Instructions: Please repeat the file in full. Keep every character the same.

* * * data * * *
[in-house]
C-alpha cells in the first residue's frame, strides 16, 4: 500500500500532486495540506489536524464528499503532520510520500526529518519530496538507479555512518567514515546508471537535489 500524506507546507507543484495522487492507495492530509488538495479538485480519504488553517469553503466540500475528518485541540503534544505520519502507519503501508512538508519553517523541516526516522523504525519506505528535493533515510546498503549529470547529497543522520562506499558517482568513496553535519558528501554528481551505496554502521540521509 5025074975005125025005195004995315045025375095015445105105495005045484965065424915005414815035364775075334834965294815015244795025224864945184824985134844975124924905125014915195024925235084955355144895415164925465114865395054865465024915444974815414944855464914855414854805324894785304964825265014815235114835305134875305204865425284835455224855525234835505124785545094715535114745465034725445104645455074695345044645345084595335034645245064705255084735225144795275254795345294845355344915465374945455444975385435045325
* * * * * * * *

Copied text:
[in-house]
C-alpha cells in the first residue's frame, strides 16, 4: 500500500500532486495540506489536524464528499503532520510520500526529518519530496538507479555512518567514515546508471537535489 500524506507546507507543484495522487492507495492530509488538495479538485480519504488553517469553503466540500475528518485541540503534544505520519502507519503501508512538508519553517523541516526516522523504525519506505528535493533515510546498503549529470547529497543522520562506499558517482568513496553535519558528501554528481551505496554502521540521509 5025074975005125025005195004995315045025375095015445105105495005045484965065424915005414815035364775075334834965294815015244795025224864945184824985134844975124924905125014915195024925235084955355144895415164925465114865395054865465024915444974815414944855464914855414854805324894785304964825265014815235114835305134875305204865425284835455224855525234835505124785545094715535114745465034725445104645455074695345044645345084595335034645245064705255084735225144795275254795345294845355344915465374945455444975385435045325